Planting Fruit Trees
Growing a fruit tree is a lifelong endeavor, so take the time to consider placement. Here are the basics:
Fruit trees need a minimum of 6-8 hours of sunlight during the growing season. For deciduous fruit trees, being in the shade during the winter is fine. Citrus, avocados, and other evergreen fruit trees need sun all year round, as they do not go into a winter dormancy.
If drainage is an issue, plant onto a mound so that the planting zone drains faster.
Access to water
The first 3 years of a tree's life in the ground are very important years. You must grow the tree aggressively to achieve optimum size in order to start fruiting in year 3,4, or 5. Regular watering plays a huge role in the development of the tree's canopy.
Protection from deer
Here in Santa Cruz we often go all summer without much heat. We need to capture the heat that we have for our sun-loving, sugary stone fruits and citrus. If you have a south-facing wall or rock/cement patio, plant these trees so that they receive reflected heat from these structures.
Here is a basic guideline for planting a bare root fruit tree:
-Choose your site
-Check to make sure the soil is neither too wet nor too dry
-You will need a shovel, garden fork, long-handled rake, fertililzer, compost, and mulch
-As you dig in clay soils, slick sides can develop from the back of your shovel.
-Fracture the sides of your hole with the garden fork. If not, these slicks can harden and become an inpenetratable wall that the roots will have a hard time growing in.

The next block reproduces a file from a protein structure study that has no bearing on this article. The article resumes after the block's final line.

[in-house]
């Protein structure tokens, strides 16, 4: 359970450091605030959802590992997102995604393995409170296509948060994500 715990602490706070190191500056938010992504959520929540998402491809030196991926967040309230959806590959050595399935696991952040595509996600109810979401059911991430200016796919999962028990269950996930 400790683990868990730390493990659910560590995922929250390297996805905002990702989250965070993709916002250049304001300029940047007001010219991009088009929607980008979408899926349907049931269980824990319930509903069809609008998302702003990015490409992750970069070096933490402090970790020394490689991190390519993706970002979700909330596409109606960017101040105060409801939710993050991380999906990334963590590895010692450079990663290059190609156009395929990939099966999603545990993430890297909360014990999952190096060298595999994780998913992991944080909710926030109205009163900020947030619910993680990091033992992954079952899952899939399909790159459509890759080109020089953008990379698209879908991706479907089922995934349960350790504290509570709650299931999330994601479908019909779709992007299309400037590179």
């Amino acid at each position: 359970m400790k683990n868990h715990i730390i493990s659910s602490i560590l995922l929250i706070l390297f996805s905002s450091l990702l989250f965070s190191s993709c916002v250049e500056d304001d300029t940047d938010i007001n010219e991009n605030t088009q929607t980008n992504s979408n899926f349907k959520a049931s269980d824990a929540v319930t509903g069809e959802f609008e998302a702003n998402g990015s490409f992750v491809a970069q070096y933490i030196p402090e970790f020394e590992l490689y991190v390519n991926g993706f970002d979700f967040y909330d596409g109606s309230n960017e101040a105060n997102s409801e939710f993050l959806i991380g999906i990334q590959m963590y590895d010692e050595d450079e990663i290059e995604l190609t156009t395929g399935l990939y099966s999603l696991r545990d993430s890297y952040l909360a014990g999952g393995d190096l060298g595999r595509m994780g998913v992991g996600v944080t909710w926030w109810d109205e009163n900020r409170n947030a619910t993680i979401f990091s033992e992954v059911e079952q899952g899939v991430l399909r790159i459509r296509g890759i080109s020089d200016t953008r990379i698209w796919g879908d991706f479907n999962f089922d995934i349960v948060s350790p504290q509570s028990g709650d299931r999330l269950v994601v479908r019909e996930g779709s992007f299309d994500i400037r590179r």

-Penetrate the bottom of the hole with the garden fork to aerate the soil.
-Once the tree is set in its place, backfill with the remaining soil.
-Once the roots are covered, hold onto the trunk of the tree and gently pull up as you use your foot to compact the soil all around the tree's roots.
-It is important to fill in all air gaps around the roots with the backfill soil- this ensures that the roots will not dry out.
-Apply an organic fruit tree fertilizer and 1-2" of compost inside the burm and mix it with the surface soil.
- Fill the burm up with water, let it settle, and then do it again-soaking the tree in like this will usually take care of its water needs until the rains end.
-Optional: lay your drip tube or micro sprinkler tubing first
-Top everything off with 3-5" of mulch (wood chips, leaves (non-fruit tree), straw, etc.))
-Your tree is planted and ready to grow!
-Follow this top dressing program for the first 3 years of the tree's life.
-Mulch can take a couple of years to break down. So, if there is plenty of mulch in year 2, simply pull it away from the tree, apply your compost/fertilizer/greens, and then push mulch back where it was.
-After year 3, follow these same steps, but if you have achieved your desired tree size, there is no need to apply fertilizer.